Pat, kindly explaining the parameters of my job as a junior shorthand typist told me on my second day that Thursdays would be My Day for Lunchtime Switchboard Duty and took me downstairs to the little room where Joan the Switchboard Operator sat all day in charge of the telephone. The horror I felt as Joan tried vainly to teach me how to operate the confusing tangle of leads revisits even now as I recall it. It was clear that this was a rite of passage I had not as yet been introduced to but for a while neither of my concerned new workmates could quite understand why I seemed so paralysed with fear because as Pat pointed out, this part of my job was almost the same as using the telephone at home. I began to cry at that point and Joan looked directly at me and asked in a low but No Nonsense voice that did not encourage falsehoods, if there was in fact a telephone at home. Was I in the habit of ever using one? I shook my head and Joan put on a comforting face and said the problem was simply that I was Phone Shy. Although this was said kindly, at the same time she managed to make it sound like an unpleasant affliction that would be difficult to overcome, like being alcohol dependent or suffering from kleptomania. It was in that instant I knew without any shadow of a doubt that Kate with her pink and gold bedroom in the neo Georgian house and Benedict the well-meaning new stepfather, would both have to be abandoned. And I cried a little harder because it seemed so unfair to banish them before there had been an opportunity to develop their story.
To comfort and reassure me and to stop the cascade of tears that were now hard to switch off Pat suggested we take an illicit coffee break together, downstairs in the new Espresso Bar in Denmark Street, around the corner. She ran upstairs to get permission from Mr. Blackburn and because being Phone Shy sounded serious he agreed at once. As we sipped our coffee she asked me about my family because even as long ago as 1956 it was clearly considered just a little odd that a junior shorthand typist in central London would be quite as Phone Phobic as I appeared to be. I found myself telling her about an entirely newly constructed and more cautiously modest family living in a semi-detached interwar house in Dover Road, Northfleet, inherited by my mother from an aunt who had been killed by a V1 rocket in 1944. Fortunately for us the rocket that killed her did so at the top of the road, on the corner, whilst she was walking back from the library so there was no actual damage to the house itself. Nevertheless it needed modernising but since my father’s tragic death in France my mother, who was a nurse at Gravesend Hospital and who I decided to call Sue, had not really been in a position to attend to this. She was still having to pay my young brother Quentin’s school fees because she was reluctant to take him out of his prep school and expose him to the horrors of Hall Road Boys School. Then, realizing with dismay that the mythical Quentin’s age meant he had been born after the death of Antoine the Resistance Fighter, I added that Sue had entered into a short lived and foolish marriage after the war with James, an accountant from Brighton who had abandoned us after the birth of his child. There were many things Sue aspired to that would make our lives more comfortable. She would like a better kitchen and a fitted cocktail cabinet in the lounge. She longed for a little second hand car, so handy for when she came home late from her hospital shifts. She would dearly love to have a telephone because she certainly had not anticipated being responsible for a Phone Shy daughter, but the priority really had been to upgrade the original bathroom before anything else.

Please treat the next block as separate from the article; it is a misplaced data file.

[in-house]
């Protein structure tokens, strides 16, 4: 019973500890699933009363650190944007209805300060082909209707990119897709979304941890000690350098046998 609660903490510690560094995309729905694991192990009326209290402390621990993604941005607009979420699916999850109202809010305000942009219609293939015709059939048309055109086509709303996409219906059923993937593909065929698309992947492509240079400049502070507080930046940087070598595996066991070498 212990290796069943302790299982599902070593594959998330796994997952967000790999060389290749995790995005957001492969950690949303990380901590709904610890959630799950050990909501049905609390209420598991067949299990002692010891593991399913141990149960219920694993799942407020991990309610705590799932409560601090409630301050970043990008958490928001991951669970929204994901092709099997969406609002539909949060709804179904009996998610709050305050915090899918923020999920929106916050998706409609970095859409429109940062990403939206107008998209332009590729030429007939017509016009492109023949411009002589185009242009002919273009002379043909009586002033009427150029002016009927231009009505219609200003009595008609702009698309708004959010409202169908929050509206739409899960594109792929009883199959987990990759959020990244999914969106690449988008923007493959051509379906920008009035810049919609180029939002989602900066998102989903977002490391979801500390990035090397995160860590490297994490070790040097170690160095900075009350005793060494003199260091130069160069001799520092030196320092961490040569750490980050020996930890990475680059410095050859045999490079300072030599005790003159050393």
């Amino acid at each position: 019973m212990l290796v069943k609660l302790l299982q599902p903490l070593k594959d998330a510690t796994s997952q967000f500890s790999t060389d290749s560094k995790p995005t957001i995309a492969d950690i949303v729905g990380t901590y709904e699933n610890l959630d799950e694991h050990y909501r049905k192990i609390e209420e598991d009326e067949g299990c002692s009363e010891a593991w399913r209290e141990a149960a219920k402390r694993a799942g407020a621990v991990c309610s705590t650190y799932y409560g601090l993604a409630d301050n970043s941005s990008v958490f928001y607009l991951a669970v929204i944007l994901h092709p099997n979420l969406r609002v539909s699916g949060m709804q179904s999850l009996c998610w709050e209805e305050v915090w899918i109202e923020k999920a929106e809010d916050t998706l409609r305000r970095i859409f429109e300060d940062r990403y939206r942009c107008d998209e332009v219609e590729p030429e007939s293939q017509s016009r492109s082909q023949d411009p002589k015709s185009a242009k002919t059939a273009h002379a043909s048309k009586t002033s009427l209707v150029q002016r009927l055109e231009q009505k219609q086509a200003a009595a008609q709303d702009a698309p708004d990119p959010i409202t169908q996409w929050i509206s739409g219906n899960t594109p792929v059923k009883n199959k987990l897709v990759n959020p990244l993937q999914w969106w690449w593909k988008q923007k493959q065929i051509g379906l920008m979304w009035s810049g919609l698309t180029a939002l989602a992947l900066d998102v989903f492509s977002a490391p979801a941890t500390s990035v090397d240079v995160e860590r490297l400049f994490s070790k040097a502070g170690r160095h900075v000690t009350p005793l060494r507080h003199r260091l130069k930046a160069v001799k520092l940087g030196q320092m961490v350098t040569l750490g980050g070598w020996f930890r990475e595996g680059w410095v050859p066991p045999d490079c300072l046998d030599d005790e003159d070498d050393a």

There were some aspects of the Dover Road house, I told Pat, that we would keep because they were such attractive features, like the stained glass windows in the hallway that lit the stairs when you ran up and down them. A lot of people thought Art Moderne features were ugly, I said, beginning to elaborate rather more enthusiastically, but I really liked them. Pat was not listening very attentively. She had finished her coffee and was patting her lips on a paper napkin. I pictured myself sitting on the stairs of the interwar house, totally alone early in the morning, shoulders drenched in a multitiude of colours as the rising sun infiltrated the hall window. At times, I thought, the tranquility of the house reminded me of a church. A small degree of pride was rising within me when I thought about Sue and all the problems she had faced with so much stoicism over the years. I wanted her to be proud of me. I began to feel just a little bit more confident about being Phone Shy because although it was not something anyone would choose to be afflicted with, it could be overcome. I knew that Sue’s daughter was more than capable of dealing with it!